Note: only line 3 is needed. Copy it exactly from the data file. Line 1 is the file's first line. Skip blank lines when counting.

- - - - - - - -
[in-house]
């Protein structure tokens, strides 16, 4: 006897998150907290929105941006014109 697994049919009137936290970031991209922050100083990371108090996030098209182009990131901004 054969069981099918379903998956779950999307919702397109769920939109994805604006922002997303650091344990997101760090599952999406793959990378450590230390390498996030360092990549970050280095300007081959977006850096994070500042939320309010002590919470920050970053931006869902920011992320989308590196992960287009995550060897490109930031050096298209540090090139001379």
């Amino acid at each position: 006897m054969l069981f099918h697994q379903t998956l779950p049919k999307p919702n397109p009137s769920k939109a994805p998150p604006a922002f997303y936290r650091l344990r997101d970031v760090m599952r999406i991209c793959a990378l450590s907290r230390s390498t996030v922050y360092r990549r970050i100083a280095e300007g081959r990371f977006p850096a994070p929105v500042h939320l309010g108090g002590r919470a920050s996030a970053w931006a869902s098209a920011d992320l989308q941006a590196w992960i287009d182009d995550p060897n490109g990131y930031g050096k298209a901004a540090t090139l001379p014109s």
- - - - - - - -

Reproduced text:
């Amino acid at each position: 006897m054969l069981f099918h697994q379903t998956l779950p049919k999307p919702n397109p009137s769920k939109a994805p998150p604006a922002f997303y936290r650091l344990r997101d970031v760090m599952r999406i991209c793959a990378l450590s907290r230390s390498t996030v922050y360092r990549r970050i100083a280095e300007g081959r990371f977006p850096a994070p929105v500042h939320l309010g108090g002590r919470a920050s996030a970053w931006a869902s098209a920011d992320l989308q941006a590196w992960i287009d182009d995550p060897n490109g990131y930031g050096k298209a901004a540090t090139l001379p014109s």